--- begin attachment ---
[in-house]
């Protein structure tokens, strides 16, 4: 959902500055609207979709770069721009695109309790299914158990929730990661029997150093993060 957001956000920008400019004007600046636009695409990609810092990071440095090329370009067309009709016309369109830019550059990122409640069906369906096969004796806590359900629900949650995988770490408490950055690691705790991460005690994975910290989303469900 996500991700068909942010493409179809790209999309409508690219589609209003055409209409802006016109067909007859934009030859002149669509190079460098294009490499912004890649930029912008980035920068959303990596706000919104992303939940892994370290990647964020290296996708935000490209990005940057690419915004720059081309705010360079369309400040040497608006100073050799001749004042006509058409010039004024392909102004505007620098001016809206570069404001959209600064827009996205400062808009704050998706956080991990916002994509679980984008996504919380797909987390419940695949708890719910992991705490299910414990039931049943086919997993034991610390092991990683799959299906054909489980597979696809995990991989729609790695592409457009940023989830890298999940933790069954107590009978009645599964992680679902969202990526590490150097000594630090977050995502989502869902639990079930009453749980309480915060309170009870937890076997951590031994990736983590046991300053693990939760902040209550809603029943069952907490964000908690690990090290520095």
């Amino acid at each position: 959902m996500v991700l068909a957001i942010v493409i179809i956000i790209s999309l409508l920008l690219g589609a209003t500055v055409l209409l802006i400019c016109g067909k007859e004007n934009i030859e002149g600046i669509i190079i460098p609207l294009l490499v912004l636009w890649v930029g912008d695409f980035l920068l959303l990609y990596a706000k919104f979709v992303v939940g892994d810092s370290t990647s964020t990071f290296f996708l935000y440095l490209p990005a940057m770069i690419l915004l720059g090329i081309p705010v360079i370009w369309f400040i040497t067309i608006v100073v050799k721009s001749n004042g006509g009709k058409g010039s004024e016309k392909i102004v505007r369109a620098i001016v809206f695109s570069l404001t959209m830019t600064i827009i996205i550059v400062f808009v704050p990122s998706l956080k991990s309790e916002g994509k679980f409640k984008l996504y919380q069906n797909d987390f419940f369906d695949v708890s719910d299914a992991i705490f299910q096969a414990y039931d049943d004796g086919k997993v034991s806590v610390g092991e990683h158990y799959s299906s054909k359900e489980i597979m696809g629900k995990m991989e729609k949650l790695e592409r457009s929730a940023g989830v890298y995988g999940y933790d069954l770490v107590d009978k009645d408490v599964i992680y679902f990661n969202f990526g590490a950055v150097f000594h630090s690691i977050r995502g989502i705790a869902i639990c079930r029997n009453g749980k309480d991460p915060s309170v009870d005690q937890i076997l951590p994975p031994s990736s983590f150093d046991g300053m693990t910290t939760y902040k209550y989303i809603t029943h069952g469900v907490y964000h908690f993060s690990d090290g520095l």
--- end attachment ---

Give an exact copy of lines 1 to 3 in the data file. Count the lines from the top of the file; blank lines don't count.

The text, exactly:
[in-house]
């Protein structure tokens, strides 16, 4: 959902500055609207979709770069721009695109309790299914158990929730990661029997150093993060 957001956000920008400019004007600046636009695409990609810092990071440095090329370009067309009709016309369109830019550059990122409640069906369906096969004796806590359900629900949650995988770490408490950055690691705790991460005690994975910290989303469900 996500991700068909942010493409179809790209999309409508690219589609209003055409209409802006016109067909007859934009030859002149669509190079460098294009490499912004890649930029912008980035920068959303990596706000919104992303939940892994370290990647964020290296996708935000490209990005940057690419915004720059081309705010360079369309400040040497608006100073050799001749004042006509058409010039004024392909102004505007620098001016809206570069404001959209600064827009996205400062808009704050998706956080991990916002994509679980984008996504919380797909987390419940695949708890719910992991705490299910414990039931049943086919997993034991610390092991990683799959299906054909489980597979696809995990991989729609790695592409457009940023989830890298999940933790069954107590009978009645599964992680679902969202990526590490150097000594630090977050995502989502869902639990079930009453749980309480915060309170009870937890076997951590031994990736983590046991300053693990939760902040209550809603029943069952907490964000908690690990090290520095």
């Amino acid at each position: 959902m996500v991700l068909a957001i942010v493409i179809i956000i790209s999309l409508l920008l690219g589609a209003t500055v055409l209409l802006i400019c016109g067909k007859e004007n934009i030859e002149g600046i669509i190079i460098p609207l294009l490499v912004l636009w890649v930029g912008d695409f980035l920068l959303l990609y990596a706000k919104f979709v992303v939940g892994d810092s370290t990647s964020t990071f290296f996708l935000y440095l490209p990005a940057m770069i690419l915004l720059g090329i081309p705010v360079i370009w369309f400040i040497t067309i608006v100073v050799k721009s001749n004042g006509g009709k058409g010039s004024e016309k392909i102004v505007r369109a620098i001016v809206f695109s570069l404001t959209m830019t600064i827009i996205i550059v400062f808009v704050p990122s998706l956080k991990s309790e916002g994509k679980f409640k984008l996504y919380q069906n797909d987390f419940f369906d695949v708890s719910d299914a992991i705490f299910q096969a414990y039931d049943d004796g086919k997993v034991s806590v610390g092991e990683h158990y799959s299906s054909k359900e489980i597979m696809g629900k995990m991989e729609k949650l790695e592409r457009s929730a940023g989830v890298y995988g999940y933790d069954l770490v107590d009978k009645d408490v599964i992680y679902f990661n969202f990526g590490a950055v150097f000594h630090s690691i977050r995502g989502i705790a869902i639990c079930r029997n009453g749980k309480d991460p915060s309170v009870d005690q937890i076997l951590p994975p031994s990736s983590f150093d046991g300053m693990t910290t939760y902040k209550y989303i809603t029943h069952g469900v907490y964000h908690f993060s690990d090290g520095l």